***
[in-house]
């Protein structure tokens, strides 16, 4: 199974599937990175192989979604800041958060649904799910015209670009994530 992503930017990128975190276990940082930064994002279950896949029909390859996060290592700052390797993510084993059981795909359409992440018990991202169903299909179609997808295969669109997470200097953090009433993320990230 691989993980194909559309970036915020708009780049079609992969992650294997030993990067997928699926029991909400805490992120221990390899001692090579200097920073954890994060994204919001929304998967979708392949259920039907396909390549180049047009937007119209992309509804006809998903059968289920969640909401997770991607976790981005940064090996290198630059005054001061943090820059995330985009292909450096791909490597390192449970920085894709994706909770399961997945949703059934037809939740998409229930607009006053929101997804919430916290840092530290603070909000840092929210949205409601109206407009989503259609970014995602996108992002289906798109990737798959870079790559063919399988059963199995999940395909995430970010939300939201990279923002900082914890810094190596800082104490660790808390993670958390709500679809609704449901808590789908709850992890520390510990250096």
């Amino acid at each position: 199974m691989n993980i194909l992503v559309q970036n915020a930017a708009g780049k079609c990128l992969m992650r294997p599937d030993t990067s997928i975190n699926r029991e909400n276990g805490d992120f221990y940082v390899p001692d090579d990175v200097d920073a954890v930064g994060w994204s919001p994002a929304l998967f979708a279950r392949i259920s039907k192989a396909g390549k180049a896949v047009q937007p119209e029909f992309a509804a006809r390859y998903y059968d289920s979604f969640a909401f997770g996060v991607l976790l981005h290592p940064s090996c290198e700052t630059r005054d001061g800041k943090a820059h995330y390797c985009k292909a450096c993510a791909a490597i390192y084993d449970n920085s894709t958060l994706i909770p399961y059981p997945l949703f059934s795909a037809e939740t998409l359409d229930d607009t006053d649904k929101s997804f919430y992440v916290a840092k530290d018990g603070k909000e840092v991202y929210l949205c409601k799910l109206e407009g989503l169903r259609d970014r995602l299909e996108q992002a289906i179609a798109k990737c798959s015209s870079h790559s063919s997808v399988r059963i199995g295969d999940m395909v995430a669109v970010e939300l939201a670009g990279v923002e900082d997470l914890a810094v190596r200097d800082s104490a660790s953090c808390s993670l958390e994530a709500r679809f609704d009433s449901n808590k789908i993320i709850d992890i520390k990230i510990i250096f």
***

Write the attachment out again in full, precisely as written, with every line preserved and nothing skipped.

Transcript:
[in-house]
């Protein structure tokens, strides 16, 4: 199974599937990175192989979604800041958060649904799910015209670009994530 992503930017990128975190276990940082930064994002279950896949029909390859996060290592700052390797993510084993059981795909359409992440018990991202169903299909179609997808295969669109997470200097953090009433993320990230 691989993980194909559309970036915020708009780049079609992969992650294997030993990067997928699926029991909400805490992120221990390899001692090579200097920073954890994060994204919001929304998967979708392949259920039907396909390549180049047009937007119209992309509804006809998903059968289920969640909401997770991607976790981005940064090996290198630059005054001061943090820059995330985009292909450096791909490597390192449970920085894709994706909770399961997945949703059934037809939740998409229930607009006053929101997804919430916290840092530290603070909000840092929210949205409601109206407009989503259609970014995602996108992002289906798109990737798959870079790559063919399988059963199995999940395909995430970010939300939201990279923002900082914890810094190596800082104490660790808390993670958390709500679809609704449901808590789908709850992890520390510990250096």
């Amino acid at each position: 199974m691989n993980i194909l992503v559309q970036n915020a930017a708009g780049k079609c990128l992969m992650r294997p599937d030993t990067s997928i975190n699926r029991e909400n276990g805490d992120f221990y940082v390899p001692d090579d990175v200097d920073a954890v930064g994060w994204s919001p994002a929304l998967f979708a279950r392949i259920s039907k192989a396909g390549k180049a896949v047009q937007p119209e029909f992309a509804a006809r390859y998903y059968d289920s979604f969640a909401f997770g996060v991607l976790l981005h290592p940064s090996c290198e700052t630059r005054d001061g800041k943090a820059h995330y390797c985009k292909a450096c993510a791909a490597i390192y084993d449970n920085s894709t958060l994706i909770p399961y059981p997945l949703f059934s795909a037809e939740t998409l359409d229930d607009t006053d649904k929101s997804f919430y992440v916290a840092k530290d018990g603070k909000e840092v991202y929210l949205c409601k799910l109206e407009g989503l169903r259609d970014r995602l299909e996108q992002a289906i179609a798109k990737c798959s015209s870079h790559s063919s997808v399988r059963i199995g295969d999940m395909v995430a669109v970010e939300l939201a670009g990279v923002e900082d997470l914890a810094v190596r200097d800082s104490a660790s953090c808390s993670l958390e994530a709500r679809f609704d009433s449901n808590k789908i993320i709850d992890i520390k990230i510990i250096f």